Fritz and I were running around all morning (we went to the gym, the library, donated blood like good, caring citizens, and then headed to the mall for some returns) and we got completely and totally exhausted. It was probably due to the missing pints of blood, but at 3:00 we got home and just collapsed onto the couch. It was definitely a movie moment, so we watched Bourne Identity until I had mustered up enough strength to make dinner and force Fritz into his study mode.
It had been a while since I’ve been that tired. How do all those 14 year olds stay at the mall all day long? When did I turn 79?
The food definitely revived us, so on a second wind I decided to blog the second half of our Valentine’s Dinner. This fish worried us a lot as it was cooking (let me tell you–Thai fish sauce does not smell good. Like Henry’s morning breath), but as the sauce thickened and the flavors developed, we were won over by the perfect sweet and salty balance.
Vietnamese Sweet and Spicy Fish (adapted from Hot, Sour, Salty, Sweet)
- 1/2 lb fish (we used tilapia–in traditional Vietnamese recipes ca bac is used)
- 1/2 t white pepper
- 2 T brown sugar
- 1/4 C warm water
- 2 T Thai fish sauce
- 2 t vegetable oil
- 1 T finely minced lemongrass
- 2 scallions, minced
Dry the fish and sprinkle with the pepper, and set aside.
While you’re at it, soak some rice noodles in warm water (they need about 20 minutes), so you can serve the fish over ’em.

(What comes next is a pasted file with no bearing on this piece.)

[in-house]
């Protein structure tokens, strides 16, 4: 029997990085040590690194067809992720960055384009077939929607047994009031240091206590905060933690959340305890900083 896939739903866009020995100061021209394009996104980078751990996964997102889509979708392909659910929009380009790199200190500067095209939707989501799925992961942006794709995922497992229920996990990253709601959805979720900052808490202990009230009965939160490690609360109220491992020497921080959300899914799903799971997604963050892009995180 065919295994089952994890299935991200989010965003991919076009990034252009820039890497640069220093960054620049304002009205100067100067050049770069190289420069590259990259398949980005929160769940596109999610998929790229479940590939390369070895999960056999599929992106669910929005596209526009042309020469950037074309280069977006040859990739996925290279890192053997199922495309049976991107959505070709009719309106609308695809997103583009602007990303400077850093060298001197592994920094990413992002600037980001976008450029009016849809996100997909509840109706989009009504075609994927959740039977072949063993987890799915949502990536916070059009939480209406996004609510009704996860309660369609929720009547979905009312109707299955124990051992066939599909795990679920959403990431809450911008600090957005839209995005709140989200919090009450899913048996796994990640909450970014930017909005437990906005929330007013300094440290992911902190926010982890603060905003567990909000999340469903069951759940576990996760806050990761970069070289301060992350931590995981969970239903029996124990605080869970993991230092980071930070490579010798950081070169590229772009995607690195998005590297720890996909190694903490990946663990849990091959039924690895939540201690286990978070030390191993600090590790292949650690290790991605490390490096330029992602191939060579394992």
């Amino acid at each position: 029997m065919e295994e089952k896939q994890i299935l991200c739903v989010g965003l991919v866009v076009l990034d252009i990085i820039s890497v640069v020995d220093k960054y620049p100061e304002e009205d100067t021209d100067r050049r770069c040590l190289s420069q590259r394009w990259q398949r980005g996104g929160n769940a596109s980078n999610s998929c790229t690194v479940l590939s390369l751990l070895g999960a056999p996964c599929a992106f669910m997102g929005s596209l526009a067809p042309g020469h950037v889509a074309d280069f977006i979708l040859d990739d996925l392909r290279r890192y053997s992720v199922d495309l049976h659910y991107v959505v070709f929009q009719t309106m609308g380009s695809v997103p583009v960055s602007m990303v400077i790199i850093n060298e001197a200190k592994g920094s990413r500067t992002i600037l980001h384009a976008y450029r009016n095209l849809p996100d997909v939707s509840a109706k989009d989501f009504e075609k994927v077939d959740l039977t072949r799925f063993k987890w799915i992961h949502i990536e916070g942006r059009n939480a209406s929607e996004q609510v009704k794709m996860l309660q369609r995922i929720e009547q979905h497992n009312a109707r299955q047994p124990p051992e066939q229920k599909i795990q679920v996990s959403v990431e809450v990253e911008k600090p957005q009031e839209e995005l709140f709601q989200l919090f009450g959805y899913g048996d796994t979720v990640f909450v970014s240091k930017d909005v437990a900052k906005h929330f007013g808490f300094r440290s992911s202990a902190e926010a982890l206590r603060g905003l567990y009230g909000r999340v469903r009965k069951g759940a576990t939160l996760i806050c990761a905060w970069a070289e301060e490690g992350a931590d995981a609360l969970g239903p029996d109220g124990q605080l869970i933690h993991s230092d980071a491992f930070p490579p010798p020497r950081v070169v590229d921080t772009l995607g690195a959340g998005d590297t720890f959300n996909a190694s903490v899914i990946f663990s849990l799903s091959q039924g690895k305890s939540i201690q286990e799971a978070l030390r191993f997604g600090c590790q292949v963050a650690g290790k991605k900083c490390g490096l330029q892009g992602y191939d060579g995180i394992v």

Place a heavy skillet over high heat. When it’s hot, add the oil and coat the pan by swirling. Toss in the lemongrass (we only managed to find a tube of pre-minced lemongrass paste, but it worked fine!), and immediately place the fish in the pan and sear for a few seconds, then flip and repeat on the other side. Add the water, sugar, and fish sauce and bring to a rapid boil, then reduce the heat to medium and add the scallions.
This is the part where you might be nervous. Some boring fish fillets floating in a watery yet incredibly stinky sauce. But don’t give up now! As the fish continues to cook and the sauce thickens, turn the heat down to prevent burning. Soon the sauce will be a thick, brown, bubbly, fragrant syrup–exactly what you want!
And if you dare–taste it.
So good! You won’t believe what your taste buds are tellin’ you.
When the sauce is almost-but-not-quite fully cooked down, drain the rice noodles and toss them in a hot skillet with a touch of canola oil for a minute or two. They cook fast, so be ready! We also microwaved a steam-fresh pouch of frozen asian-inspired veggies to go along with this and the spring rolls.
Serve immediately over the hot noodles, and spoon some of the extra sauce over the top.
You may need to physically restrain your dinner guests as this point (and your cat should definitely be locked in another room).
Fritz and I were so relieved that this turned out well, since it was supposed to be a romantic dinner that we weren’t too sure about once we opened that fish sauce bottle. It just goes to show that you can’t judge a food by its inital stench.
Actually, you probably can for the most part.
This might just be the exception!